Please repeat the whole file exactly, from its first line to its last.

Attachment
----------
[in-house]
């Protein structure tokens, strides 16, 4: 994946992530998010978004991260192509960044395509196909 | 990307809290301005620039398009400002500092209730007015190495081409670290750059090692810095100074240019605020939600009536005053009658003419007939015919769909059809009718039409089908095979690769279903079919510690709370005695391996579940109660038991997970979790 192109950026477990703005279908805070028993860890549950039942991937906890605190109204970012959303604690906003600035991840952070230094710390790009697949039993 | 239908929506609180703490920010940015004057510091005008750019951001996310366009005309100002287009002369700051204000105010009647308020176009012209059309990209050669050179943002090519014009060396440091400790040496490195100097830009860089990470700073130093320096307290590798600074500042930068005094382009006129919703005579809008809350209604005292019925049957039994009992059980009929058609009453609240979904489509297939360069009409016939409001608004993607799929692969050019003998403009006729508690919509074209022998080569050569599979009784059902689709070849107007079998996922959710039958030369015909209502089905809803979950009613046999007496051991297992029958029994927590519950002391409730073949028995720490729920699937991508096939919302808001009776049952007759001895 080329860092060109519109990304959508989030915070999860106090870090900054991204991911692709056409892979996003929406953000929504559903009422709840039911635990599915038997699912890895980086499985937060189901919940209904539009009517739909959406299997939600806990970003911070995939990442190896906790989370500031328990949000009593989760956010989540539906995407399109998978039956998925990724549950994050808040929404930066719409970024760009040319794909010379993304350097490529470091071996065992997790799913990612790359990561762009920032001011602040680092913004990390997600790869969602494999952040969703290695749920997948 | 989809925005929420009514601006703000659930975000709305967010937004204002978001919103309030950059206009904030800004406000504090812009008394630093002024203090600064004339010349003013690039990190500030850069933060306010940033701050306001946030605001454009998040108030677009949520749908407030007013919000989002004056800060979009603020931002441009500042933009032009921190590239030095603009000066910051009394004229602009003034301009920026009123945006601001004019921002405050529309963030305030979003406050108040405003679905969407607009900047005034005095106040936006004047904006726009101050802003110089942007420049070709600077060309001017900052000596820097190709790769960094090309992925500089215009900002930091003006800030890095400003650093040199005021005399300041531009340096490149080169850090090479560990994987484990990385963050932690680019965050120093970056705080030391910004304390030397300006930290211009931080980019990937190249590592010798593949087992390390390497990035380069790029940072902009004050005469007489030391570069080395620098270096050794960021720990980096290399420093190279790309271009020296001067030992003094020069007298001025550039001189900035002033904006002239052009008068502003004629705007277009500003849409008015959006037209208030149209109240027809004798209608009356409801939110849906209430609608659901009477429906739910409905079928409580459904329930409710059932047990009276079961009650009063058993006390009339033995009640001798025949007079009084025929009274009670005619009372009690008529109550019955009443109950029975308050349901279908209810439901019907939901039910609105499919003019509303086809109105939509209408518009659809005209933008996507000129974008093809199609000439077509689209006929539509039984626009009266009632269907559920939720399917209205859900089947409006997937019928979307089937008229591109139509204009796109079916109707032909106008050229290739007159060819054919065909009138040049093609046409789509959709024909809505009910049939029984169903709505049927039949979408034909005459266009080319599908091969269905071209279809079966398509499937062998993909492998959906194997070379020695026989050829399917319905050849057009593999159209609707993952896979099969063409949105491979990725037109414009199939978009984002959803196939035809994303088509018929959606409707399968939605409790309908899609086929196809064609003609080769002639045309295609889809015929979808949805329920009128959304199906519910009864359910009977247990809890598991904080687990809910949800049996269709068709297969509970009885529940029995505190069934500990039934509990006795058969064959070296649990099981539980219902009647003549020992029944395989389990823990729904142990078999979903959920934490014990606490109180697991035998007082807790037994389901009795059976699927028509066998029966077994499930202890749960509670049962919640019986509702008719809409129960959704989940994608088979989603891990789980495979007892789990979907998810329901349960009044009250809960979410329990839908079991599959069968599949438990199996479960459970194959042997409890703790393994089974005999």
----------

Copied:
[in-house]
């Protein structure tokens, strides 16, 4: 994946992530998010978004991260192509960044395509196909 | 990307809290301005620039398009400002500092209730007015190495081409670290750059090692810095100074240019605020939600009536005053009658003419007939015919769909059809009718039409089908095979690769279903079919510690709370005695391996579940109660038991997970979790 192109950026477990703005279908805070028993860890549950039942991937906890605190109204970012959303604690906003600035991840952070230094710390790009697949039993 | 239908929506609180703490920010940015004057510091005008750019951001996310366009005309100002287009002369700051204000105010009647308020176009012209059309990209050669050179943002090519014009060396440091400790040496490195100097830009860089990470700073130093320096307290590798600074500042930068005094382009006129919703005579809008809350209604005292019925049957039994009992059980009929058609009453609240979904489509297939360069009409016939409001608004993607799929692969050019003998403009006729508690919509074209022998080569050569599979009784059902689709070849107007079998996922959710039958030369015909209502089905809803979950009613046999007496051991297992029958029994927590519950002391409730073949028995720490729920699937991508096939919302808001009776049952007759001895 080329860092060109519109990304959508989030915070999860106090870090900054991204991911692709056409892979996003929406953000929504559903009422709840039911635990599915038997699912890895980086499985937060189901919940209904539009009517739909959406299997939600806990970003911070995939990442190896906790989370500031328990949000009593989760956010989540539906995407399109998978039956998925990724549950994050808040929404930066719409970024760009040319794909010379993304350097490529470091071996065992997790799913990612790359990561762009920032001011602040680092913004990390997600790869969602494999952040969703290695749920997948 | 989809925005929420009514601006703000659930975000709305967010937004204002978001919103309030950059206009904030800004406000504090812009008394630093002024203090600064004339010349003013690039990190500030850069933060306010940033701050306001946030605001454009998040108030677009949520749908407030007013919000989002004056800060979009603020931002441009500042933009032009921190590239030095603009000066910051009394004229602009003034301009920026009123945006601001004019921002405050529309963030305030979003406050108040405003679905969407607009900047005034005095106040936006004047904006726009101050802003110089942007420049070709600077060309001017900052000596820097190709790769960094090309992925500089215009900002930091003006800030890095400003650093040199005021005399300041531009340096490149080169850090090479560990994987484990990385963050932690680019965050120093970056705080030391910004304390030397300006930290211009931080980019990937190249590592010798593949087992390390390497990035380069790029940072902009004050005469007489030391570069080395620098270096050794960021720990980096290399420093190279790309271009020296001067030992003094020069007298001025550039001189900035002033904006002239052009008068502003004629705007277009500003849409008015959006037209208030149209109240027809004798209608009356409801939110849906209430609608659901009477429906739910409905079928409580459904329930409710059932047990009276079961009650009063058993006390009339033995009640001798025949007079009084025929009274009670005619009372009690008529109550019955009443109950029975308050349901279908209810439901019907939901039910609105499919003019509303086809109105939509209408518009659809005209933008996507000129974008093809199609000439077509689209006929539509039984626009009266009632269907559920939720399917209205859900089947409006997937019928979307089937008229591109139509204009796109079916109707032909106008050229290739007159060819054919065909009138040049093609046409789509959709024909809505009910049939029984169903709505049927039949979408034909005459266009080319599908091969269905071209279809079966398509499937062998993909492998959906194997070379020695026989050829399917319905050849057009593999159209609707993952896979099969063409949105491979990725037109414009199939978009984002959803196939035809994303088509018929959606409707399968939605409790309908899609086929196809064609003609080769002639045309295609889809015929979808949805329920009128959304199906519910009864359910009977247990809890598991904080687990809910949800049996269709068709297969509970009885529940029995505190069934500990039934509990006795058969064959070296649990099981539980219902009647003549020992029944395989389990823990729904142990078999979903959920934490014990606490109180697991035998007082807790037994389901009795059976699927028509066998029966077994499930202890749960509670049962919640019986509702008719809409129960959704989940994608088979989603891990789980495979007892789990979907998810329901349960009044009250809960979410329990839908079991599959069968599949438990199996479960459970194959042997409890703790393994089974005999």